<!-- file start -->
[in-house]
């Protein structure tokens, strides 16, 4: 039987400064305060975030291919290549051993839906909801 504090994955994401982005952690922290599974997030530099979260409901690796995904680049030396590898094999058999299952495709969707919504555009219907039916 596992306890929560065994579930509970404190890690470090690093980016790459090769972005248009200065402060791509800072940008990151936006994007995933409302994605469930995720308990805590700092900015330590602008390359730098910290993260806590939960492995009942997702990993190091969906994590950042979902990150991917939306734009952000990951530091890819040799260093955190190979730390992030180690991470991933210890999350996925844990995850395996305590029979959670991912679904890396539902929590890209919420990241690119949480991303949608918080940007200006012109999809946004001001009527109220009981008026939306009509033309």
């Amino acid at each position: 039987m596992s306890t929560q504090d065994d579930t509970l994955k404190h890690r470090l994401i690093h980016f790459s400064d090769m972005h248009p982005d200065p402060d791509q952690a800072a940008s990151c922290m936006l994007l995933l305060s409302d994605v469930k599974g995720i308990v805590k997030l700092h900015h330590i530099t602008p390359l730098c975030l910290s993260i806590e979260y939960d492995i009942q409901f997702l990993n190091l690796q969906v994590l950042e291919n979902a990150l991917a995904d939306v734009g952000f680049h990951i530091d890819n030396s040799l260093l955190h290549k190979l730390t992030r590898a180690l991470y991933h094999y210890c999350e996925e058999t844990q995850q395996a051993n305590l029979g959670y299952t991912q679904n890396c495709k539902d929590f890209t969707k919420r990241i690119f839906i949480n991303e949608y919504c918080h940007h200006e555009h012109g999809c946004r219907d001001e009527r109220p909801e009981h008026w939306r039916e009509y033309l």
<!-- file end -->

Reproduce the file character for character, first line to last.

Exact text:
[in-house]
């Protein structure tokens, strides 16, 4: 039987400064305060975030291919290549051993839906909801 504090994955994401982005952690922290599974997030530099979260409901690796995904680049030396590898094999058999299952495709969707919504555009219907039916 596992306890929560065994579930509970404190890690470090690093980016790459090769972005248009200065402060791509800072940008990151936006994007995933409302994605469930995720308990805590700092900015330590602008390359730098910290993260806590939960492995009942997702990993190091969906994590950042979902990150991917939306734009952000990951530091890819040799260093955190190979730390992030180690991470991933210890999350996925844990995850395996305590029979959670991912679904890396539902929590890209919420990241690119949480991303949608918080940007200006012109999809946004001001009527109220009981008026939306009509033309």
């Amino acid at each position: 039987m596992s306890t929560q504090d065994d579930t509970l994955k404190h890690r470090l994401i690093h980016f790459s400064d090769m972005h248009p982005d200065p402060d791509q952690a800072a940008s990151c922290m936006l994007l995933l305060s409302d994605v469930k599974g995720i308990v805590k997030l700092h900015h330590i530099t602008p390359l730098c975030l910290s993260i806590e979260y939960d492995i009942q409901f997702l990993n190091l690796q969906v994590l950042e291919n979902a990150l991917a995904d939306v734009g952000f680049h990951i530091d890819n030396s040799l260093l955190h290549k190979l730390t992030r590898a180690l991470y991933h094999y210890c999350e996925e058999t844990q995850q395996a051993n305590l029979g959670y299952t991912q679904n890396c495709k539902d929590f890209t969707k919420r990241i690119f839906i949480n991303e949608y919504c918080h940007h200006e555009h012109g999809c946004r219907d001001e009527r109220p909801e009981h008026w939306r039916e009509y033309l």